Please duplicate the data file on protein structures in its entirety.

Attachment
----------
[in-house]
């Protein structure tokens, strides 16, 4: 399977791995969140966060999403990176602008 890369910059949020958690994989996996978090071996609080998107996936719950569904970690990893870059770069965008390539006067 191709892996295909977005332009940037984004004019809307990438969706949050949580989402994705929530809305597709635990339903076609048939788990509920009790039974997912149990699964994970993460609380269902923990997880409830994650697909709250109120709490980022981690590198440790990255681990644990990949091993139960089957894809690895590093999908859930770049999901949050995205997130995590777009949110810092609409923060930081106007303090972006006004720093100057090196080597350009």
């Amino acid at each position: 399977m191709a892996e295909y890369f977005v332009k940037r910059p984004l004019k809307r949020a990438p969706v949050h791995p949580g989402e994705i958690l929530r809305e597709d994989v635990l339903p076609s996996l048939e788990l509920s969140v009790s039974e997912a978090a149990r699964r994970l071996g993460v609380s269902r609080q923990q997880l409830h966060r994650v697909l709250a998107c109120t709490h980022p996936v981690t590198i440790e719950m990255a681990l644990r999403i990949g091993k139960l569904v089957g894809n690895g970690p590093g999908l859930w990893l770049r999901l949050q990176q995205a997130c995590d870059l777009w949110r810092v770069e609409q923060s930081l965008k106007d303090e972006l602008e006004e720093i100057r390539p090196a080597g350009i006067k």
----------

[in-house]
């Protein structure tokens, strides 16, 4: 399977791995969140966060999403990176602008 890369910059949020958690994989996996978090071996609080998107996936719950569904970690990893870059770069965008390539006067 191709892996295909977005332009940037984004004019809307990438969706949050949580989402994705929530809305597709635990339903076609048939788990509920009790039974997912149990699964994970993460609380269902923990997880409830994650697909709250109120709490980022981690590198440790990255681990644990990949091993139960089957894809690895590093999908859930770049999901949050995205997130995590777009949110810092609409923060930081106007303090972006006004720093100057090196080597350009």
């Amino acid at each position: 399977m191709a892996e295909y890369f977005v332009k940037r910059p984004l004019k809307r949020a990438p969706v949050h791995p949580g989402e994705i958690l929530r809305e597709d994989v635990l339903p076609s996996l048939e788990l509920s969140v009790s039974e997912a978090a149990r699964r994970l071996g993460v609380s269902r609080q923990q997880l409830h966060r994650v697909l709250a998107c109120t709490h980022p996936v981690t590198i440790e719950m990255a681990l644990r999403i990949g091993k139960l569904v089957g894809n690895g970690p590093g999908l859930w990893l770049r999901l949050q990176q995205a997130c995590d870059l777009w949110r810092v770069e609409q923060s930081l965008k106007d303090e972006l602008e006004e720093i100057r390539p090196a080597g350009i006067k």